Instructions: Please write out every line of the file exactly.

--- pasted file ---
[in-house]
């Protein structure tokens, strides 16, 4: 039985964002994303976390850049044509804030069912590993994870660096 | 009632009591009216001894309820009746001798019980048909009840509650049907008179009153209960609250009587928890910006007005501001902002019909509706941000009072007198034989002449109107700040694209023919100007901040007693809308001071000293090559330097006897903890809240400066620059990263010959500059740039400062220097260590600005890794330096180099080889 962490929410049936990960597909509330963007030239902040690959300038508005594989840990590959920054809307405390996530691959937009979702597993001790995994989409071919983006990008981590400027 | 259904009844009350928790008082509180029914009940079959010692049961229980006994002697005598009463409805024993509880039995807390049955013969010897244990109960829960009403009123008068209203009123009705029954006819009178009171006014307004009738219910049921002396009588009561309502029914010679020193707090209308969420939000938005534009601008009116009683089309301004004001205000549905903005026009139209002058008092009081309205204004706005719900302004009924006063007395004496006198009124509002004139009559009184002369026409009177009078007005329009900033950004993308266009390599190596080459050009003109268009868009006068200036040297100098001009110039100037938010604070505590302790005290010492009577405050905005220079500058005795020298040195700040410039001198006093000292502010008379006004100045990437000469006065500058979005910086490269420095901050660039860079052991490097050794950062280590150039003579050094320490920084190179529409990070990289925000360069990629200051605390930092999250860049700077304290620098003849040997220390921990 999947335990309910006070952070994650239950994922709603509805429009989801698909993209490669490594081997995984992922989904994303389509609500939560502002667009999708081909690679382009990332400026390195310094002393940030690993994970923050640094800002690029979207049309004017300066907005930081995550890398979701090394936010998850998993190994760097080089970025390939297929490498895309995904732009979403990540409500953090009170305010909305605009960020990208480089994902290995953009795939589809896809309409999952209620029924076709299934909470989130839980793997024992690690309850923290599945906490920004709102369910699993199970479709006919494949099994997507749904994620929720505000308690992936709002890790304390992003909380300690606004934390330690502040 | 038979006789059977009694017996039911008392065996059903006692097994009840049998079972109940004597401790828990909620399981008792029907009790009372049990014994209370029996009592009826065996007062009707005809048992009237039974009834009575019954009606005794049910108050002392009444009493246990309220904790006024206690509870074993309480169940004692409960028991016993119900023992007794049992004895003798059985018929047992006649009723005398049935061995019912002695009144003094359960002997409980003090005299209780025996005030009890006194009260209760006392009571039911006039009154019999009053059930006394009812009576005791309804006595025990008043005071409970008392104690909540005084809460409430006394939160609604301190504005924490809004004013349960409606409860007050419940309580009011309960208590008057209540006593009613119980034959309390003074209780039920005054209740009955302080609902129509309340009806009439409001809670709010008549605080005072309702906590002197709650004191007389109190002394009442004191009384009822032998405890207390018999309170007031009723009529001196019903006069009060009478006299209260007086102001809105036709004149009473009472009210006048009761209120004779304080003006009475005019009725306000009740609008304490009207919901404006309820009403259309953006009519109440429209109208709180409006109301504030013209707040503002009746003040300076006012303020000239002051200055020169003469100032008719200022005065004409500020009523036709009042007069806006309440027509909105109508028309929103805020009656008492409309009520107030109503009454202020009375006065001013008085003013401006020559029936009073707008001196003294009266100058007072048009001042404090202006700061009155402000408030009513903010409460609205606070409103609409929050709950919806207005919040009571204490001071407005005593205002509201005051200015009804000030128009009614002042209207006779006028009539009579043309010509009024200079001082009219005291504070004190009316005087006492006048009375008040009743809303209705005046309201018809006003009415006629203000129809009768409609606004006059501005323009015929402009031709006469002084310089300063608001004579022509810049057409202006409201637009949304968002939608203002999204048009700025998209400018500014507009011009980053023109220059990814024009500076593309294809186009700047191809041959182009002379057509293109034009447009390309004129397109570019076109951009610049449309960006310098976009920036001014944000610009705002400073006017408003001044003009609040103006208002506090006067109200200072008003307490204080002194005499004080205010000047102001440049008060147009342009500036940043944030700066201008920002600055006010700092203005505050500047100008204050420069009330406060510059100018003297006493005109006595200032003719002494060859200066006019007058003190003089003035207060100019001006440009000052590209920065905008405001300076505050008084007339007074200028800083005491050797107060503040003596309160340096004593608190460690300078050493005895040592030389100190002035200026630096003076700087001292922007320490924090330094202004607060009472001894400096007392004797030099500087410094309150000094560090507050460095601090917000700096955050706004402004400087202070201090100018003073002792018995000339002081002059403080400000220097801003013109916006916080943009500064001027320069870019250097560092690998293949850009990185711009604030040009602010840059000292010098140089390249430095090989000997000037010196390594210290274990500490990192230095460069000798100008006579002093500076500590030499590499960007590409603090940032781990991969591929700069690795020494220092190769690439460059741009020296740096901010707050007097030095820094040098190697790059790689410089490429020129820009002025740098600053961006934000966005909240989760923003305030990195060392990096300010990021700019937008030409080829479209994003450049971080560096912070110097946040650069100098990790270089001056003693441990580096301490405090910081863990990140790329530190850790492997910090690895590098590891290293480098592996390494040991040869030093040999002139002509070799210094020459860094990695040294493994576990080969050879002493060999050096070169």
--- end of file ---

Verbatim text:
[in-house]
């Protein structure tokens, strides 16, 4: 039985964002994303976390850049044509804030069912590993994870660096 | 009632009591009216001894309820009746001798019980048909009840509650049907008179009153209960609250009587928890910006007005501001902002019909509706941000009072007198034989002449109107700040694209023919100007901040007693809308001071000293090559330097006897903890809240400066620059990263010959500059740039400062220097260590600005890794330096180099080889 962490929410049936990960597909509330963007030239902040690959300038508005594989840990590959920054809307405390996530691959937009979702597993001790995994989409071919983006990008981590400027 | 259904009844009350928790008082509180029914009940079959010692049961229980006994002697005598009463409805024993509880039995807390049955013969010897244990109960829960009403009123008068209203009123009705029954006819009178009171006014307004009738219910049921002396009588009561309502029914010679020193707090209308969420939000938005534009601008009116009683089309301004004001205000549905903005026009139209002058008092009081309205204004706005719900302004009924006063007395004496006198009124509002004139009559009184002369026409009177009078007005329009900033950004993308266009390599190596080459050009003109268009868009006068200036040297100098001009110039100037938010604070505590302790005290010492009577405050905005220079500058005795020298040195700040410039001198006093000292502010008379006004100045990437000469006065500058979005910086490269420095901050660039860079052991490097050794950062280590150039003579050094320490920084190179529409990070990289925000360069990629200051605390930092999250860049700077304290620098003849040997220390921990 999947335990309910006070952070994650239950994922709603509805429009989801698909993209490669490594081997995984992922989904994303389509609500939560502002667009999708081909690679382009990332400026390195310094002393940030690993994970923050640094800002690029979207049309004017300066907005930081995550890398979701090394936010998850998993190994760097080089970025390939297929490498895309995904732009979403990540409500953090009170305010909305605009960020990208480089994902290995953009795939589809896809309409999952209620029924076709299934909470989130839980793997024992690690309850923290599945906490920004709102369910699993199970479709006919494949099994997507749904994620929720505000308690992936709002890790304390992003909380300690606004934390330690502040 | 038979006789059977009694017996039911008392065996059903006692097994009840049998079972109940004597401790828990909620399981008792029907009790009372049990014994209370029996009592009826065996007062009707005809048992009237039974009834009575019954009606005794049910108050002392009444009493246990309220904790006024206690509870074993309480169940004692409960028991016993119900023992007794049992004895003798059985018929047992006649009723005398049935061995019912002695009144003094359960002997409980003090005299209780025996005030009890006194009260209760006392009571039911006039009154019999009053059930006394009812009576005791309804006595025990008043005071409970008392104690909540005084809460409430006394939160609604301190504005924490809004004013349960409606409860007050419940309580009011309960208590008057209540006593009613119980034959309390003074209780039920005054209740009955302080609902129509309340009806009439409001809670709010008549605080005072309702906590002197709650004191007389109190002394009442004191009384009822032998405890207390018999309170007031009723009529001196019903006069009060009478006299209260007086102001809105036709004149009473009472009210006048009761209120004779304080003006009475005019009725306000009740609008304490009207919901404006309820009403259309953006009519109440429209109208709180409006109301504030013209707040503002009746003040300076006012303020000239002051200055020169003469100032008719200022005065004409500020009523036709009042007069806006309440027509909105109508028309929103805020009656008492409309009520107030109503009454202020009375006065001013008085003013401006020559029936009073707008001196003294009266100058007072048009001042404090202006700061009155402000408030009513903010409460609205606070409103609409929050709950919806207005919040009571204490001071407005005593205002509201005051200015009804000030128009009614002042209207006779006028009539009579043309010509009024200079001082009219005291504070004190009316005087006492006048009375008040009743809303209705005046309201018809006003009415006629203000129809009768409609606004006059501005323009015929402009031709006469002084310089300063608001004579022509810049057409202006409201637009949304968002939608203002999204048009700025998209400018500014507009011009980053023109220059990814024009500076593309294809186009700047191809041959182009002379057509293109034009447009390309004129397109570019076109951009610049449309960006310098976009920036001014944000610009705002400073006017408003001044003009609040103006208002506090006067109200200072008003307490204080002194005499004080205010000047102001440049008060147009342009500036940043944030700066201008920002600055006010700092203005505050500047100008204050420069009330406060510059100018003297006493005109006595200032003719002494060859200066006019007058003190003089003035207060100019001006440009000052590209920065905008405001300076505050008084007339007074200028800083005491050797107060503040003596309160340096004593608190460690300078050493005895040592030389100190002035200026630096003076700087001292922007320490924090330094202004607060009472001894400096007392004797030099500087410094309150000094560090507050460095601090917000700096955050706004402004400087202070201090100018003073002792018995000339002081002059403080400000220097801003013109916006916080943009500064001027320069870019250097560092690998293949850009990185711009604030040009602010840059000292010098140089390249430095090989000997000037010196390594210290274990500490990192230095460069000798100008006579002093500076500590030499590499960007590409603090940032781990991969591929700069690795020494220092190769690439460059741009020296740096901010707050007097030095820094040098190697790059790689410089490429020129820009002025740098600053961006934000966005909240989760923003305030990195060392990096300010990021700019937008030409080829479209994003450049971080560096912070110097946040650069100098990790270089001056003693441990580096301490405090910081863990990140790329530190850790492997910090690895590098590891290293480098592996390494040991040869030093040999002139002509070799210094020459860094990695040294493994576990080969050879002493060999050096070169």